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    Review of Ghost in the Shell: Stand Alone Complex 2nd Gig Vol. 7

    10 / 10


    I hate this time of year. The nights grow longer, the temperature dips, people insist on selling plastic tat that looks shiny and fresh on just one day of the year, and it`s that season where anime series come to an end. Of course, for the rare series it`s a blessing rather than a curse, but usually the final volume of a series is a bittersweet affair, a combination of excitement at a jaw-dropping conclusion, coupled with the sinking feeling that that is all there is. Those feelings are almost unbearable when it comes to a series of Ghost In The Shell`s calibre. A genre-defining movie spun-off an awesome television series, although last year`s climax of the first Gig barely had time to sink in before this 2nd Gig was announced. The beginning of the year also saw the movie sequel come to DVD so all in all 2006 was a Ghost In The Shell intensive year. There is no such respite this time around, as the end of this series is all there is. Unless you count the Solid State Society movie pencilled in for next year.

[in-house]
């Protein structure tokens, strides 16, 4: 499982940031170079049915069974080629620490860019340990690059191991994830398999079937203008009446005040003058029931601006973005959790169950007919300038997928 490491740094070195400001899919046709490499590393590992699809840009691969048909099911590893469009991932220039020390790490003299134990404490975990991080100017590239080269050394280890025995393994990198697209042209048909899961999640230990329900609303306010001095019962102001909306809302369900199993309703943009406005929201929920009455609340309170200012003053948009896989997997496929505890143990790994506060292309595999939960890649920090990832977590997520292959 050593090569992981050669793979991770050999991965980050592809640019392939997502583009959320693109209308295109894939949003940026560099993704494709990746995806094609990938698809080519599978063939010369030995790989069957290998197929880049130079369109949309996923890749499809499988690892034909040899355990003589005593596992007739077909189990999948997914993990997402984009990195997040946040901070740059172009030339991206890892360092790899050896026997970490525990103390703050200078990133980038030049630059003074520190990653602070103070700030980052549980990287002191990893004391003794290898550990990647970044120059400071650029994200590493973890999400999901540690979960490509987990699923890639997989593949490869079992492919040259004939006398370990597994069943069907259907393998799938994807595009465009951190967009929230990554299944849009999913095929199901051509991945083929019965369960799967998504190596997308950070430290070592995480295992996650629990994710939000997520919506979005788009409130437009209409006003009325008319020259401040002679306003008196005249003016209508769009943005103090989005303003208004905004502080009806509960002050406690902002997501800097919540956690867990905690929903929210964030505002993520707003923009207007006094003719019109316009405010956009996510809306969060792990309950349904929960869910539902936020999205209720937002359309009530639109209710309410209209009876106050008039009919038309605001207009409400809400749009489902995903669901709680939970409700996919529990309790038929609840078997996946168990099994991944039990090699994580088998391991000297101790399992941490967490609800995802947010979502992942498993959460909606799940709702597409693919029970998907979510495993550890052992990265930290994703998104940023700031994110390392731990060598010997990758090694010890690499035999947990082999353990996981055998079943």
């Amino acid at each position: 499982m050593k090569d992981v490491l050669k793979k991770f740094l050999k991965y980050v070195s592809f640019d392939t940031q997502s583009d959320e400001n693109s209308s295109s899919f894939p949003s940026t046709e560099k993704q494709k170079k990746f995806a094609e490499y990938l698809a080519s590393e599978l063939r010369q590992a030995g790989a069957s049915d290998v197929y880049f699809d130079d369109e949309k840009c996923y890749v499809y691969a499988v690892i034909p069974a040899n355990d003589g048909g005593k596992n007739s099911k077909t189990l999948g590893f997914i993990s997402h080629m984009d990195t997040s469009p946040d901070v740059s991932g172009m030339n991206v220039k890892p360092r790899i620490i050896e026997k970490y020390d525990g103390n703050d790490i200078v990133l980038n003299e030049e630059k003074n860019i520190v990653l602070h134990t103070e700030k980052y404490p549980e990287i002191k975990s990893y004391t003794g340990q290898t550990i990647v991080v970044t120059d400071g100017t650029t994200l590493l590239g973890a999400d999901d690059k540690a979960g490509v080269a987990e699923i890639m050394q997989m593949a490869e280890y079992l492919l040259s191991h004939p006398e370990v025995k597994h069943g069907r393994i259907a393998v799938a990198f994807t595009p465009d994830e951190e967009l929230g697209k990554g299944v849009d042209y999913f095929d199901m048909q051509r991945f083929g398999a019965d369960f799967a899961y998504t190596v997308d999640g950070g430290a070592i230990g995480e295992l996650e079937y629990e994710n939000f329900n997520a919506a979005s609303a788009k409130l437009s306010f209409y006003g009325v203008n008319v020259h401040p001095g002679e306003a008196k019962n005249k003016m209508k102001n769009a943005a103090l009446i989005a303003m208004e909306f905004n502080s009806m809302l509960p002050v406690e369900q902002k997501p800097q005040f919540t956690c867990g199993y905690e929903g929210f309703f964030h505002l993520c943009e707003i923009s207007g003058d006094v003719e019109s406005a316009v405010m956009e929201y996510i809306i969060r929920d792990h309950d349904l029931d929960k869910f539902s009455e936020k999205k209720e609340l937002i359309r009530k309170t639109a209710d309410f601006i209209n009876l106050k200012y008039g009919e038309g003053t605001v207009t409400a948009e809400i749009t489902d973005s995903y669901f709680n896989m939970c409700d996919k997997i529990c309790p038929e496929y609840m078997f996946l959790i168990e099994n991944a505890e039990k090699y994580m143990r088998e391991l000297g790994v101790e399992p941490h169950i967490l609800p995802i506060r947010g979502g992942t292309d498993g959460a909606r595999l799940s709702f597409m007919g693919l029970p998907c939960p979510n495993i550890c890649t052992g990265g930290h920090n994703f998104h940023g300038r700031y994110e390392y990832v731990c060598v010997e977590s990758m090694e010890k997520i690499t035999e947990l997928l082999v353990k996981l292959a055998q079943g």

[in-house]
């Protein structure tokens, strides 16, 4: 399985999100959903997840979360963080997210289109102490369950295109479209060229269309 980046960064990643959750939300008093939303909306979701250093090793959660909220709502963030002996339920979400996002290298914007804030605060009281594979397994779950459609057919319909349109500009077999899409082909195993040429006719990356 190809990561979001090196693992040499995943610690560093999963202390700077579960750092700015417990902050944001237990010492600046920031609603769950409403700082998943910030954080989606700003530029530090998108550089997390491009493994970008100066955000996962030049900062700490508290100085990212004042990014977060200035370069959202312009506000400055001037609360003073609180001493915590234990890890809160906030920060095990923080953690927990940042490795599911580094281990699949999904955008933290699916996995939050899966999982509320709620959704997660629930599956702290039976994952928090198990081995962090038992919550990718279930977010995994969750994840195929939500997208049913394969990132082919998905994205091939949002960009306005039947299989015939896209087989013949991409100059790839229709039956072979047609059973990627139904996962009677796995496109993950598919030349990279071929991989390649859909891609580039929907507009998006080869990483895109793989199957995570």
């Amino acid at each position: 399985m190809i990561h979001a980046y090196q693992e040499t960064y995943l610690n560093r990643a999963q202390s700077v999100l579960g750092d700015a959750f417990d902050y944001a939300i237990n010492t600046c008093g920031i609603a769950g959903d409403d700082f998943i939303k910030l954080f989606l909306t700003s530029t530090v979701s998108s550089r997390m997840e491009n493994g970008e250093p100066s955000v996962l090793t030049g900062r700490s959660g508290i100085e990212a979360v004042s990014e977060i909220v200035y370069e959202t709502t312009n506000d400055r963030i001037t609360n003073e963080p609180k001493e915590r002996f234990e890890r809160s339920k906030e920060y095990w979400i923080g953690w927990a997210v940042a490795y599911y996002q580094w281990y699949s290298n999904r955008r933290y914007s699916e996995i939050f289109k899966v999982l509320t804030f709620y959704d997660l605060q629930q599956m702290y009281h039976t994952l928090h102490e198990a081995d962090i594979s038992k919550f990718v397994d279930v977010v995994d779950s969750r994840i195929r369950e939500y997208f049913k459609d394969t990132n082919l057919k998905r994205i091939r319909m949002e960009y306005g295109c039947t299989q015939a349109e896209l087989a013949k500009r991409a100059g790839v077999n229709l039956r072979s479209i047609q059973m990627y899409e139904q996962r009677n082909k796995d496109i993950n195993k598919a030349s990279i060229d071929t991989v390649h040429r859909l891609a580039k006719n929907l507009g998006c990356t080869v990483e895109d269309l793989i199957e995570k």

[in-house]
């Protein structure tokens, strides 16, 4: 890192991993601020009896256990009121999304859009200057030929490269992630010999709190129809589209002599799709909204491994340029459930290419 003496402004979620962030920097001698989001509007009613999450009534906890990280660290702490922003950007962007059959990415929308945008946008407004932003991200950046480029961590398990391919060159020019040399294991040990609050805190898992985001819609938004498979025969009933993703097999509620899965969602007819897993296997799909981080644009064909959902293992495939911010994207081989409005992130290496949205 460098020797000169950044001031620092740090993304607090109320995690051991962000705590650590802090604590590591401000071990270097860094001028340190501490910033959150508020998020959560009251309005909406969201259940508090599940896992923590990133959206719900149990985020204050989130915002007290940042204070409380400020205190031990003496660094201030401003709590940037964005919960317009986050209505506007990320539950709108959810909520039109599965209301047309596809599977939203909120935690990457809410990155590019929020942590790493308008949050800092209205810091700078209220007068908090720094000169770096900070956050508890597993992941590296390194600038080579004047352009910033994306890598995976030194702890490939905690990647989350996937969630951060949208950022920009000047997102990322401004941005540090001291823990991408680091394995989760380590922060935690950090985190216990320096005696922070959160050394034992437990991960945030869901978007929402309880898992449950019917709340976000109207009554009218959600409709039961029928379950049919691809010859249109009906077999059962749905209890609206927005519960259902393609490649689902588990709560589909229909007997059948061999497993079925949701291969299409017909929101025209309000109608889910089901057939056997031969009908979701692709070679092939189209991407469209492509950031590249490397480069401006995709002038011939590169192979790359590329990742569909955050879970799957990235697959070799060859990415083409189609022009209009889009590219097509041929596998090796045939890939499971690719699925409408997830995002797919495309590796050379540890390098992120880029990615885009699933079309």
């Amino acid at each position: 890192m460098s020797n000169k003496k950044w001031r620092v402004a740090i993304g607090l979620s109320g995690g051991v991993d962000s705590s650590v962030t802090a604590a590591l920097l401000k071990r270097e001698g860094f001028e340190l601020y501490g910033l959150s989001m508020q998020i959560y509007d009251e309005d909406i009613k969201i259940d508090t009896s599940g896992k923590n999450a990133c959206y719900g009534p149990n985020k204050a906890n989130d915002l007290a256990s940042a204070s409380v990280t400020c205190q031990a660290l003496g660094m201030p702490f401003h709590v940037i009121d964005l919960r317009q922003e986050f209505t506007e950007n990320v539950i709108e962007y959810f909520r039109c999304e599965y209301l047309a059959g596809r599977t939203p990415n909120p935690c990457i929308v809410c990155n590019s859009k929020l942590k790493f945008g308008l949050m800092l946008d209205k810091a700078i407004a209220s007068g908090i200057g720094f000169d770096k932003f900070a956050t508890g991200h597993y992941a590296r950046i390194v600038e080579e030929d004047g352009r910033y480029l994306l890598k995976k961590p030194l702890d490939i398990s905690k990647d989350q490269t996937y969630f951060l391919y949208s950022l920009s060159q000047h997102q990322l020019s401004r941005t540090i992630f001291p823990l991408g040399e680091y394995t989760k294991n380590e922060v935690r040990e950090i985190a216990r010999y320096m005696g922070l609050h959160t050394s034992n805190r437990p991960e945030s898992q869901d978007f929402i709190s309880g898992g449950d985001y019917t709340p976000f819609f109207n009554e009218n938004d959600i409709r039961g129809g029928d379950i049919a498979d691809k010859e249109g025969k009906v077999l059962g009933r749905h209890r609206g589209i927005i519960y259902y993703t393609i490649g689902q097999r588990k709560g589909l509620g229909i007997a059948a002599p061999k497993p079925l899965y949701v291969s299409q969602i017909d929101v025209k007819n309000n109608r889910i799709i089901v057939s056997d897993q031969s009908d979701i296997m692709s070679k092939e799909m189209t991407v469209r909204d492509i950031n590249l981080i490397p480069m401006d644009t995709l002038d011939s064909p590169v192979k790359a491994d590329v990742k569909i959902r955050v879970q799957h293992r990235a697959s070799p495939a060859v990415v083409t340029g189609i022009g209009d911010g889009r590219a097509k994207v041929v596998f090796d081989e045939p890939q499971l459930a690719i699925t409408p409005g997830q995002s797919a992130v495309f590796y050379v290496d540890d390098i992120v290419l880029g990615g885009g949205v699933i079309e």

Ghost In The Shell inhabits one of those strange new worlds we often hear tell of. Set in the not too distant future, the divisions between man and machine are blurring. AI is a reality, and life like androids do the menial jobs that humans used to. It isn`t unusual for the average citizen to be enhanced in some way with implants or prosthetics. For some the enhancements are to such a degree that little of the original human remains. Major Motoko Kusanagi of Section 9 is one such person, who since the age of 6 has been equipped with a totally cybernetic body. The only biological component left is her brain. The differences between man and machine become ever more meaningless when machines can develop personality. It also opens up a whole new area of criminal activity, when cybernetically enhanced senses can be fooled by an enterprising hacker, or worse their brains themselves can be hacked into, subverting the innocent by reprogramming their `ghosts`. In the light of such terrifying possibilities, a special unit is created to head off the threat of such cyber-crime. Section 9 led by Aramaki is at the forefront of combating the new cyber criminals.